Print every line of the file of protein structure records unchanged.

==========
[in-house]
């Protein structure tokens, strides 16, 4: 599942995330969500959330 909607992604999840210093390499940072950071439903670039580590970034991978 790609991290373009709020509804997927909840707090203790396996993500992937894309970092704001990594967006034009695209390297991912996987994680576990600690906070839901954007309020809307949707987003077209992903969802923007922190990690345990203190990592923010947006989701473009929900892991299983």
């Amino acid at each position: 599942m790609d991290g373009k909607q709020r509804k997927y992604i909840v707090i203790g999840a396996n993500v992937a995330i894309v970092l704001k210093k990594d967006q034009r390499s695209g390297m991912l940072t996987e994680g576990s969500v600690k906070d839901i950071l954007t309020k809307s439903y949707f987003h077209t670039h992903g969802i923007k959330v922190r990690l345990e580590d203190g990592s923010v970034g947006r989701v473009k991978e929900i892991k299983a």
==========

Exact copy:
[in-house]
């Protein structure tokens, strides 16, 4: 599942995330969500959330 909607992604999840210093390499940072950071439903670039580590970034991978 790609991290373009709020509804997927909840707090203790396996993500992937894309970092704001990594967006034009695209390297991912996987994680576990600690906070839901954007309020809307949707987003077209992903969802923007922190990690345990203190990592923010947006989701473009929900892991299983």
């Amino acid at each position: 599942m790609d991290g373009k909607q709020r509804k997927y992604i909840v707090i203790g999840a396996n993500v992937a995330i894309v970092l704001k210093k990594d967006q034009r390499s695209g390297m991912l940072t996987e994680g576990s969500v600690k906070d839901i950071l954007t309020k809307s439903y949707f987003h077209t670039h992903g969802i923007k959330v922190r990690l345990e580590d203190g990592s923010v970034g947006r989701v473009k991978e929900i892991k299983a």